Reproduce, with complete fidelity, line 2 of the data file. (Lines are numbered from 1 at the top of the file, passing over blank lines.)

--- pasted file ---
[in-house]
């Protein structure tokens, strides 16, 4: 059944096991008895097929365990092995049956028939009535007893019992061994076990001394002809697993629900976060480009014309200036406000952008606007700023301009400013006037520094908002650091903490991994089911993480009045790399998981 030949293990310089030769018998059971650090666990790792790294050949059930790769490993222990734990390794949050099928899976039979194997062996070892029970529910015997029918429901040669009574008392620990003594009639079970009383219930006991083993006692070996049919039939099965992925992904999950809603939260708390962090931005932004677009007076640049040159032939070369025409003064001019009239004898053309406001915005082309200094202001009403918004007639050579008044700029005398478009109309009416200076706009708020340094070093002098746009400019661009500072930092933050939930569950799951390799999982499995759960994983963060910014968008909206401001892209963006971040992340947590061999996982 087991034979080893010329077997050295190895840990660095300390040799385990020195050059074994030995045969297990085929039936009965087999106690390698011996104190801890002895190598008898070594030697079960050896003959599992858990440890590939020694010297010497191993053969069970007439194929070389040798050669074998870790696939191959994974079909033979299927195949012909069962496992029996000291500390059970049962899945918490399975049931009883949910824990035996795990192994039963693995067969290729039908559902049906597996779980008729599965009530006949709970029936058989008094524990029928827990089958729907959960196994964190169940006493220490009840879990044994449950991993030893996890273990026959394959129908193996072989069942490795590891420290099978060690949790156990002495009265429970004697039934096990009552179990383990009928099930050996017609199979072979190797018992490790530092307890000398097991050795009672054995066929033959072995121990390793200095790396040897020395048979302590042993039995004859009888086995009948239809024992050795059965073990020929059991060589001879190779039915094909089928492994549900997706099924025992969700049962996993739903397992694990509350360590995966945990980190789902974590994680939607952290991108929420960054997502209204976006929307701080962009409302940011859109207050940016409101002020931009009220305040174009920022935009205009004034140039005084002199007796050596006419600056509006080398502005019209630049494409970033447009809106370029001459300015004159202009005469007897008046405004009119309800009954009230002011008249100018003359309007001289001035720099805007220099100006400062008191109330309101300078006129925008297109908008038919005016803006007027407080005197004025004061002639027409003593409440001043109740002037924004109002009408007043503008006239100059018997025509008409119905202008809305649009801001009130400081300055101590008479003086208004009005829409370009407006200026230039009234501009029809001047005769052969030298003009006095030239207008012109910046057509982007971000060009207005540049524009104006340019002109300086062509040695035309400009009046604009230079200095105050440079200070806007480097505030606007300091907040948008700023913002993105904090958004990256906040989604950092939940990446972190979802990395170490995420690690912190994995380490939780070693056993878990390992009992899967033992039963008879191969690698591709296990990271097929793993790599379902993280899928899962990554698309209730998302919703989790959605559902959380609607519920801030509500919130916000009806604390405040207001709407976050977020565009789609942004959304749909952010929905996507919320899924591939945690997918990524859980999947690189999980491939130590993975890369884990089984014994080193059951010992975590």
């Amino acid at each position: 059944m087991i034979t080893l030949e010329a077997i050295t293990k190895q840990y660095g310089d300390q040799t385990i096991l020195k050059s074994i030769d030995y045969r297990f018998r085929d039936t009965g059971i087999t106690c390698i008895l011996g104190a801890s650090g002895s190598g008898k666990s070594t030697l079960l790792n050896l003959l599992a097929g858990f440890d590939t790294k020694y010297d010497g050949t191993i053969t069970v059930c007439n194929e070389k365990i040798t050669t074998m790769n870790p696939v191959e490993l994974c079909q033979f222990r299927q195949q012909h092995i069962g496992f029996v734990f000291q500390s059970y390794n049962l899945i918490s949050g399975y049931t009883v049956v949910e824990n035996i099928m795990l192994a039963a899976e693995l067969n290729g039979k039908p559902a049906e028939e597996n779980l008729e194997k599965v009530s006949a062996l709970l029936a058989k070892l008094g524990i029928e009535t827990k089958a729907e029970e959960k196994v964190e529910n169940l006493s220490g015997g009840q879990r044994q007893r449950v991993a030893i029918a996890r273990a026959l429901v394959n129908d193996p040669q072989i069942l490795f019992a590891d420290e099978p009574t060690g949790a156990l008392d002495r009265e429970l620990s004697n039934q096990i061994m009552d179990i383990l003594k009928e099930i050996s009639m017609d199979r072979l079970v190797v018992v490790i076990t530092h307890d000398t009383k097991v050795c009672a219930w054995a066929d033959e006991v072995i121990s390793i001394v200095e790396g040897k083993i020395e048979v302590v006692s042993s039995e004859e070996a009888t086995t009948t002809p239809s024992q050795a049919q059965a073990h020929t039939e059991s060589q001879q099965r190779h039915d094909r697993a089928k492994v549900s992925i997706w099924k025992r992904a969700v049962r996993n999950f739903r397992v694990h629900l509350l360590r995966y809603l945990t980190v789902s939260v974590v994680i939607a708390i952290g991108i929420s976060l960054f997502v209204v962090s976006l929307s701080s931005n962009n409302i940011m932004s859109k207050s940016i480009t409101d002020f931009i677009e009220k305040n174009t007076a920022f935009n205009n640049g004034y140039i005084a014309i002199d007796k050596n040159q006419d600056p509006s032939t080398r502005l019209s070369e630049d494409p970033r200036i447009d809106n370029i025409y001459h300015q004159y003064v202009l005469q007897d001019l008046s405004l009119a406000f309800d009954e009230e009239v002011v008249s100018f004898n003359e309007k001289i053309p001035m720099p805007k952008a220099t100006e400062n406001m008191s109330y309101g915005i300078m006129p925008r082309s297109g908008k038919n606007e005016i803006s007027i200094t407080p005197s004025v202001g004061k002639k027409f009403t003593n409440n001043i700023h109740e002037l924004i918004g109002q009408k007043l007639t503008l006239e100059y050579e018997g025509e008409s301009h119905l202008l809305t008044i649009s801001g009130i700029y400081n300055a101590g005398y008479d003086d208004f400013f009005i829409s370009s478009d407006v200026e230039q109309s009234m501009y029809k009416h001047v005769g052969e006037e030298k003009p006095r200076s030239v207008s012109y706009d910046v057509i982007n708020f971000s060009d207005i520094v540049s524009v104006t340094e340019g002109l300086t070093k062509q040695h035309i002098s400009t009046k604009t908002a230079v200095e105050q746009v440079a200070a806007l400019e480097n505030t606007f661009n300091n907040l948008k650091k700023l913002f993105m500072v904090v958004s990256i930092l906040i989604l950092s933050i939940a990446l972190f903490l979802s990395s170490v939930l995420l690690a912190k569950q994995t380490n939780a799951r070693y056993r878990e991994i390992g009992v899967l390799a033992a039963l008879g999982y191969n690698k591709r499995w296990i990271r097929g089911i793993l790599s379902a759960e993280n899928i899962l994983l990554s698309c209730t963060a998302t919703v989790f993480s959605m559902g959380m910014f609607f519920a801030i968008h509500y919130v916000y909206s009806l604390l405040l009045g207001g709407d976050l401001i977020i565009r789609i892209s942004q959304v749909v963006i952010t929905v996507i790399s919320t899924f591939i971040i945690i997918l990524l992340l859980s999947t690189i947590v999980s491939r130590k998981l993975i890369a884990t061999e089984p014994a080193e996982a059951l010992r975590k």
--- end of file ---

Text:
């Protein structure tokens, strides 16, 4: 059944096991008895097929365990092995049956028939009535007893019992061994076990001394002809697993629900976060480009014309200036406000952008606007700023301009400013006037520094908002650091903490991994089911993480009045790399998981 030949293990310089030769018998059971650090666990790792790294050949059930790769490993222990734990390794949050099928899976039979194997062996070892029970529910015997029918429901040669009574008392620990003594009639079970009383219930006991083993006692070996049919039939099965992925992904999950809603939260708390962090931005932004677009007076640049040159032939070369025409003064001019009239004898053309406001915005082309200094202001009403918004007639050579008044700029005398478009109309009416200076706009708020340094070093002098746009400019661009500072930092933050939930569950799951390799999982499995759960994983963060910014968008909206401001892209963006971040992340947590061999996982 087991034979080893010329077997050295190895840990660095300390040799385990020195050059074994030995045969297990085929039936009965087999106690390698011996104190801890002895190598008898070594030697079960050896003959599992858990440890590939020694010297010497191993053969069970007439194929070389040798050669074998870790696939191959994974079909033979299927195949012909069962496992029996000291500390059970049962899945918490399975049931009883949910824990035996795990192994039963693995067969290729039908559902049906597996779980008729599965009530006949709970029936058989008094524990029928827990089958729907959960196994964190169940006493220490009840879990044994449950991993030893996890273990026959394959129908193996072989069942490795590891420290099978060690949790156990002495009265429970004697039934096990009552179990383990009928099930050996017609199979072979190797018992490790530092307890000398097991050795009672054995066929033959072995121990390793200095790396040897020395048979302590042993039995004859009888086995009948239809024992050795059965073990020929059991060589001879190779039915094909089928492994549900997706099924025992969700049962996993739903397992694990509350360590995966945990980190789902974590994680939607952290991108929420960054997502209204976006929307701080962009409302940011859109207050940016409101002020931009009220305040174009920022935009205009004034140039005084002199007796050596006419600056509006080398502005019209630049494409970033447009809106370029001459300015004159202009005469007897008046405004009119309800009954009230002011008249100018003359309007001289001035720099805007220099100006400062008191109330309101300078006129925008297109908008038919005016803006007027407080005197004025004061002639027409003593409440001043109740002037924004109002009408007043503008006239100059018997025509008409119905202008809305649009801001009130400081300055101590008479003086208004009005829409370009407006200026230039009234501009029809001047005769052969030298003009006095030239207008012109910046057509982007971000060009207005540049524009104006340019002109300086062509040695035309400009009046604009230079200095105050440079200070806007480097505030606007300091907040948008700023913002993105904090958004990256906040989604950092939940990446972190979802990395170490995420690690912190994995380490939780070693056993878990390992009992899967033992039963008879191969690698591709296990990271097929793993790599379902993280899928899962990554698309209730998302919703989790959605559902959380609607519920801030509500919130916000009806604390405040207001709407976050977020565009789609942004959304749909952010929905996507919320899924591939945690997918990524859980999947690189999980491939130590993975890369884990089984014994080193059951010992975590």